Commentary: The carrying woman

She exited the subway at Kamiyacho station every weekday morning just after eight. Up the two flights of steps to the sidewalk above, down the street for two blocks. Then she disappeared around a corner. A Japanese woman on her way to work.

Except that across her right shoulder was the limp figure of a younger person. No visible movement from that shape. No position change. Garbed according to the season — rainy, hot, dry, or cold. Expressionless. An enigmatic pair.

I often asked others working in the area if they knew this woman’s situation. Office staff. Area retail merchants. My own department members. None had any explanation. But they knew who I was talking about. Translated into English, she was “The Carrying Woman.” In the prevailing culture, it was considered most unkind to inquire about such things. Any weakness — indeed, any special set of individual circumstances — was thought to be a matter of the utmost privacy.

Should a person stumble in a subway passage, tripped or jostled by the surging crowds, it was deemed extremely rude to offer assistance. One simply stepped across or around the fallen party, with eyes averted. Avoid controversy. Minimize embarrassment.

But I persisted as the days and months passed. Still no answers. Finally, while I was packing up in preparation to leave the country, a stranger came into my office. The explanation was straightforward. It was a mother and her child, disabled at birth. A victim of the shellfish-borne pathogens found in a seaside community that had experienced the spills of mercury-laden products from a manufacturing process into the local waters.

The mother had carried this child each morning from home for over 30 years to her own workplace. And then back again in the evening. She bore the burden in silence and without help. In fact, it was many years after the disorder found a cause, and then a name, that the government offered financial assistance to the disabled.

The image of that woman and her efforts is a hard one to displace. The love and sacrifice it represents are even harder to imagine. But these thoughts surface regularly for me, and especially at this time, the turn of the year, when we ask ourselves for resolution toward improvement, the strength to bear up under adversity, and the will to carry on.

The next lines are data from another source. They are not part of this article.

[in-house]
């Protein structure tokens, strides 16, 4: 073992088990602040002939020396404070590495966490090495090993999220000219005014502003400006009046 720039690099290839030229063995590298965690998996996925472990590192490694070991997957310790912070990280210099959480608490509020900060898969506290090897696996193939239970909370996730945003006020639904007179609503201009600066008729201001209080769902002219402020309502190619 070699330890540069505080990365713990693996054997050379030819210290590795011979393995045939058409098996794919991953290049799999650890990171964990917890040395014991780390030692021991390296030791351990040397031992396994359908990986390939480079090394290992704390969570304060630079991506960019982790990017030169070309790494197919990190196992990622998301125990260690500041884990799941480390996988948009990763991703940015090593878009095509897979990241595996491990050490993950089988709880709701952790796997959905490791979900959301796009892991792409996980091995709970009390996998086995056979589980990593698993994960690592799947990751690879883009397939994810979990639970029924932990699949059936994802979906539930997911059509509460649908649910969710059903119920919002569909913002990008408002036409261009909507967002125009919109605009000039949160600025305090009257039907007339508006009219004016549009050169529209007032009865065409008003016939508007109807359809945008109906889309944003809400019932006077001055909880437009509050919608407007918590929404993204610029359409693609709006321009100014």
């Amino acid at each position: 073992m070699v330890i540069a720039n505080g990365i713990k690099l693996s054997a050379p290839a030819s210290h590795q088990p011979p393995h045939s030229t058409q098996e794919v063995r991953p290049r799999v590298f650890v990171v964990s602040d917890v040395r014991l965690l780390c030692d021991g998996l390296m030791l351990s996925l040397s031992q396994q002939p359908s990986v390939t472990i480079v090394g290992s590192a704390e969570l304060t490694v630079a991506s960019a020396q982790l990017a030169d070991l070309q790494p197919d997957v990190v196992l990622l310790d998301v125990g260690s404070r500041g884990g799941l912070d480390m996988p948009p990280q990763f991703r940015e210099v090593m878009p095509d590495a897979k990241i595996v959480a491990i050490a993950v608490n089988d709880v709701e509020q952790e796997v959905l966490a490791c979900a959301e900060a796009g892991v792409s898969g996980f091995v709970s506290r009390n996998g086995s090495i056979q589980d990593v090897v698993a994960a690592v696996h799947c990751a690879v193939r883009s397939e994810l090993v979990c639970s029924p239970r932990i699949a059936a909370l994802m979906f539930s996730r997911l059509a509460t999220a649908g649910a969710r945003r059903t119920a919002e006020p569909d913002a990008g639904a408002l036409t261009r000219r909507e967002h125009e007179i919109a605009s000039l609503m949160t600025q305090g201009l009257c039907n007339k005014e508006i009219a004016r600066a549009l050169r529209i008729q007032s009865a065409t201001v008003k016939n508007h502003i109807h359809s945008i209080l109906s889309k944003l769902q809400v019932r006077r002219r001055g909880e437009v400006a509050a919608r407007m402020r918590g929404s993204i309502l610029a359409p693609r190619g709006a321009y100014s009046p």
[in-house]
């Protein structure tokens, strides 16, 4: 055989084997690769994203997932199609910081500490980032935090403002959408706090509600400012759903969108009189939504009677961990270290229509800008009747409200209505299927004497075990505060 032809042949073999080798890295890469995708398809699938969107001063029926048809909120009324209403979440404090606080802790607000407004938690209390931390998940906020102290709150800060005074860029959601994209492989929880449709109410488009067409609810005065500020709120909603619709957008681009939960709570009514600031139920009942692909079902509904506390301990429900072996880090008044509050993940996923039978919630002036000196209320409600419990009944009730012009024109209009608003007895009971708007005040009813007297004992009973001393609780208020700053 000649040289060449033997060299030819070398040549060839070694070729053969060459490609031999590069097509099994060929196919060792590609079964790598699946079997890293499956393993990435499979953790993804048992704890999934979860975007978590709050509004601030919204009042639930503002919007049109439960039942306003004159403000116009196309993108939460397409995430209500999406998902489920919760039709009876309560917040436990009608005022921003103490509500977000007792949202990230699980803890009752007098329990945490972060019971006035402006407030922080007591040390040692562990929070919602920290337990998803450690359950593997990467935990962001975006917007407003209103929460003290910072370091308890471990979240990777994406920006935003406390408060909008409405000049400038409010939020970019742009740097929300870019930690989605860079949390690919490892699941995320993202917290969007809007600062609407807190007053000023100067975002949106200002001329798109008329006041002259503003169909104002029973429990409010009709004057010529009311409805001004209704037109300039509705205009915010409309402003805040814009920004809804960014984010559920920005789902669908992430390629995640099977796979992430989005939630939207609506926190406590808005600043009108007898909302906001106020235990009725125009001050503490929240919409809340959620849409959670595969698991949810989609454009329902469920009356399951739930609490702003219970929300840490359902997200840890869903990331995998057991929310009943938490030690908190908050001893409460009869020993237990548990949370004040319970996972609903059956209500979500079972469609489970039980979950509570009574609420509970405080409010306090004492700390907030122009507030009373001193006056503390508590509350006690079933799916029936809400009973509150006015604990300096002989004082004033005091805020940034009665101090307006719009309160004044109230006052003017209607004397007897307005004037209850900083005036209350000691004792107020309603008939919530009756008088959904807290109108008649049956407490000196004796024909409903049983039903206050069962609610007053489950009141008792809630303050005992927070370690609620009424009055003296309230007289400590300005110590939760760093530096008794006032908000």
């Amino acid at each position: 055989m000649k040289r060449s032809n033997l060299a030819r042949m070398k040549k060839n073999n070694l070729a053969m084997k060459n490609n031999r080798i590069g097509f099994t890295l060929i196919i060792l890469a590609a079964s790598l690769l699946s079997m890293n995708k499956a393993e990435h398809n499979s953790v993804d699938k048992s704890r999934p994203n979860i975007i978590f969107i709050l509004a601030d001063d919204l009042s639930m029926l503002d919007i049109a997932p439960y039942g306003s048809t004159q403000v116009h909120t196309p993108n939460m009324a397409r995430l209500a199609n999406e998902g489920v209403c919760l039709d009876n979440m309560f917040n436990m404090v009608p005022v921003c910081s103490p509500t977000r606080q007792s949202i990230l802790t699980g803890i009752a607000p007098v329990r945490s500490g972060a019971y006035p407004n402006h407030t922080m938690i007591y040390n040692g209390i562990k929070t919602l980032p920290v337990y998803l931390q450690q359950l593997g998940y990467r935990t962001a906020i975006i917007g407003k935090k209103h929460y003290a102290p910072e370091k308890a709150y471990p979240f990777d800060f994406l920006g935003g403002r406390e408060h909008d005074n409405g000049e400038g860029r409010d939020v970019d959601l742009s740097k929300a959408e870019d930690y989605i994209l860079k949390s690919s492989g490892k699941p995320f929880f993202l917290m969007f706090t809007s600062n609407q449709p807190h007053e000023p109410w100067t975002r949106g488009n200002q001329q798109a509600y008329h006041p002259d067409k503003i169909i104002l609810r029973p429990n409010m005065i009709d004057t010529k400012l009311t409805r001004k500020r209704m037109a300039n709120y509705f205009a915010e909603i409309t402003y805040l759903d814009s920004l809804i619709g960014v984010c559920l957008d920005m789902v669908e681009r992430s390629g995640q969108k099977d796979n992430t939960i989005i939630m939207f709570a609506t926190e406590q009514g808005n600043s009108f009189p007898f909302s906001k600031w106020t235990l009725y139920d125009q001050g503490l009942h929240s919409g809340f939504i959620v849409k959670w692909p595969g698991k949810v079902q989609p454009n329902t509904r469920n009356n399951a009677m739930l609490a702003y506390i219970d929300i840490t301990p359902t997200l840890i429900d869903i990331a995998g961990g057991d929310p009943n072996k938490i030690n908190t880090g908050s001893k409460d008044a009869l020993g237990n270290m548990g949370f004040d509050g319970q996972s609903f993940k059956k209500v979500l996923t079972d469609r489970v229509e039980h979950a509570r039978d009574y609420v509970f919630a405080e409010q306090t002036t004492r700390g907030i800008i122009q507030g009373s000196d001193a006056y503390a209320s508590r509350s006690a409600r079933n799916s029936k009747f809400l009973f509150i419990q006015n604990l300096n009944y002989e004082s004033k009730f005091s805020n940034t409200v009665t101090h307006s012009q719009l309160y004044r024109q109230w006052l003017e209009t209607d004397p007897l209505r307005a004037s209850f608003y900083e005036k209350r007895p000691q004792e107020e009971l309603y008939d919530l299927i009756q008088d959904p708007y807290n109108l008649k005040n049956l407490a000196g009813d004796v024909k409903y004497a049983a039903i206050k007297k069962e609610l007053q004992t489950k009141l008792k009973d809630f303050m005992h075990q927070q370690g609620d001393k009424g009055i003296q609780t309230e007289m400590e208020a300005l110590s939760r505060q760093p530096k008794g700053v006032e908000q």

We reflect this month on the ways to make Wilton a stronger community. On the roles we can play to move the town in directions that benefit us all. Toward mutually reinforcing goals and objectives.

And on a very personal level, perhaps we could ask ourselves if we can imagine the burdens that so many carry in silence, the obstacles they must overcome each day, and the efforts they must expend in order to protect and care for immediate family or friends. Imagining the extent to which an individual is weighted down is one thing. Finding a path to assist is quite another.

Linking together a stronger set of community members makes the entire networked group tighter and more cohesive. That in turn sends signals throughout that there is help available, that there is something or someone else to share the load beside one’s own shoulders, and the ability to mount the concrete steps. We are fortunate in Wilton to have resources and facilities for just this purpose.

To all who align with our TASC mission for a better town, and who recognize the individual strengths possessed, endured, or needed, we offer that most courageous of images for contemplation in the new year  — The Carrying Woman.

TASC stands for Toward A Stronger Community. Information: